The great thing about the two recipes above is you can add, delete or change anything that you want. I have become particularly fond of using just about a ½ of a small can of chipotle peppers in adobo sauce in the first recipe in addition to the fresh peppers, but this is definitely not a choice for the faint of heart (or tastebuds).

Beautiful Peppers To Choose From

Comments

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    • Mardi profile imageAUTHOR

      Mardi Winder-Adams 

      6 years ago from Western Canada and Texas

      Thanks jojokaya, I am with you on hotter is better.

    • jojokaya profile image

      jojokaya 

      6 years ago from USA

      Hotter is better. I love spicy salsa . Great hub and rated up

    • Mardi profile imageAUTHOR

      Mardi Winder-Adams 

      7 years ago from Western Canada and Texas

      Thanks Dianne,

      There are probably as many recipes/methods to make this as there are cooks!

    • profile image

      Dianne 

      7 years ago

      Funny, I use a method my Mother taught me & it is way easier. Boil the tomatoes/peppers in a large pan (remove the stems when you wash the peppers) When skin is falling off of the tomatoes, drain & put all in blender, add your minced/chopped garlic, onion & seasonings (we all like different types) You may need to add a little water or tomato sauce depending if you prefer thick or thin sauce--enjoy! I get so many requests for my salsa's & food (LOL) maybe because they don't have to cook (LOL)

    • Mardi profile imageAUTHOR

      Mardi Winder-Adams 

      8 years ago from Western Canada and Texas

      Thanks for the recipe jhnsn28e. Will give this a try with enchiladas. I love Rotel, use it in almost everything!

    • profile image

      jhnsn28e 

      8 years ago

      The Guacamole Salsa that my mom always makes for special occasions and such has always been a hit.

      Recipe as follows :

      8-10 Avocados

      1-1 1/2 cans Rotel tomatos w/ cilantro and lime

      Mash together leaving it a little chunky and whala!

      You can add salt or pepper, but we like it just as it is...it's super simple and always a hit...maybe next time I'll give away our banana puddin' recipe that's sure to make you slap yo mama...lol...hehe! :)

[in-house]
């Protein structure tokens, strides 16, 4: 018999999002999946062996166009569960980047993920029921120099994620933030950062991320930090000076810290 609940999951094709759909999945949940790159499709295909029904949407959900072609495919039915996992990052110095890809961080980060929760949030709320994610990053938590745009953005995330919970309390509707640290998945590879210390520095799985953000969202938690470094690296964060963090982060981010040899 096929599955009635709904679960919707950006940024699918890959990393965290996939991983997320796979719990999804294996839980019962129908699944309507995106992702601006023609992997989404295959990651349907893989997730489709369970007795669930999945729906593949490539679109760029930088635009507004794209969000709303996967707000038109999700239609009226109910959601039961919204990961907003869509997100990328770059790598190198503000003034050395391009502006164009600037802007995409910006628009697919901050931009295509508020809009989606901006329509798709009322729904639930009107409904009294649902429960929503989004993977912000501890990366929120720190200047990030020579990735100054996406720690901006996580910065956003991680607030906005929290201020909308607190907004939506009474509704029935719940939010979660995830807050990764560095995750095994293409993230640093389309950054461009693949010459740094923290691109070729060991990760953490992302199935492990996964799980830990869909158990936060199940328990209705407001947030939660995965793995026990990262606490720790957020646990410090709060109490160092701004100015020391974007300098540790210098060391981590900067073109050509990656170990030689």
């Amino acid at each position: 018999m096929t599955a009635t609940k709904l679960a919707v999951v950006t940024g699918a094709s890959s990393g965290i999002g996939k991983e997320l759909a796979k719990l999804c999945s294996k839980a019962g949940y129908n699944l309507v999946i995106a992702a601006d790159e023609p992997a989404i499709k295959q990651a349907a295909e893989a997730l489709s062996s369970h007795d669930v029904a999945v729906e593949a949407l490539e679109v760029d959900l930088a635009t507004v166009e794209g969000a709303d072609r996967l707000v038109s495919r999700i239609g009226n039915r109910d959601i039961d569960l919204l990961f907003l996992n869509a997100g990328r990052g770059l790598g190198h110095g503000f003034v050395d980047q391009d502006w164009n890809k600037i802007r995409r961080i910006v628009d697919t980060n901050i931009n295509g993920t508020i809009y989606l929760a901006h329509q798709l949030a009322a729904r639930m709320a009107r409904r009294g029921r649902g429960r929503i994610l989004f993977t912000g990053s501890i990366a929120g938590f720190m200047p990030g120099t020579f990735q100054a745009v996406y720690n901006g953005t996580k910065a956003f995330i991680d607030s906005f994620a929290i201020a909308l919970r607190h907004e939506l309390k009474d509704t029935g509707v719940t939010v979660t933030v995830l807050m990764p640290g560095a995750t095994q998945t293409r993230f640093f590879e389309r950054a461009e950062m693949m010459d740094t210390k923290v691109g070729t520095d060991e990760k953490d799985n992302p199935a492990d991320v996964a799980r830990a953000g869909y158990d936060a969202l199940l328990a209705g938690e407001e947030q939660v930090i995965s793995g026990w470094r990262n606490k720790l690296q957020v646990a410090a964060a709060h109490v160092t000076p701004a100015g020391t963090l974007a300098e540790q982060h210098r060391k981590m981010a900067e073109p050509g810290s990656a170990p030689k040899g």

• Mardi profile imageAUTHOR

      Mardi Winder-Adams 

      9 years ago from Western Canada and Texas

      Thanks prasetio30 and BKCreative. I love hot food and this can be adjusted to whatever your tastes prefer. Appreciate your comments!

    • BkCreative profile image

      BkCreative 

      9 years ago from Brooklyn, New York City

      Excellent - the hotter the better!

      And nothing better than having a great recipe.

      Many thanks!

    • prasetio30 profile image

      prasetio30 

      9 years ago from malang-indonesia

      it looks delicious food. thanks for share.

    • Mardi profile imageAUTHOR

      Mardi Winder-Adams 

      9 years ago from Western Canada and Texas

      Wow thanks for the fast comment Peggy. I have always been a fan of hot and spicy foods, but had never had the fresh salsas so popular here in Texas. Pickled jalapenos go well with almost anything, I am with you on that one!

    • Peggy W profile image

      Peggy Woods 

      9 years ago from Houston, Texas

      These sound delicious!

      I remember when we first moved from Wisconsin to McAllen, Texas (many years ago) and had our first taste of a nacho. We removed the jalapeno from the cheese, and where it had been was STILL so spicy and hot to our tastebuds.

      Have come a long way since those early days. Now I can eat loads of pickled jalapenos with my eggs or bar-be-que and love them.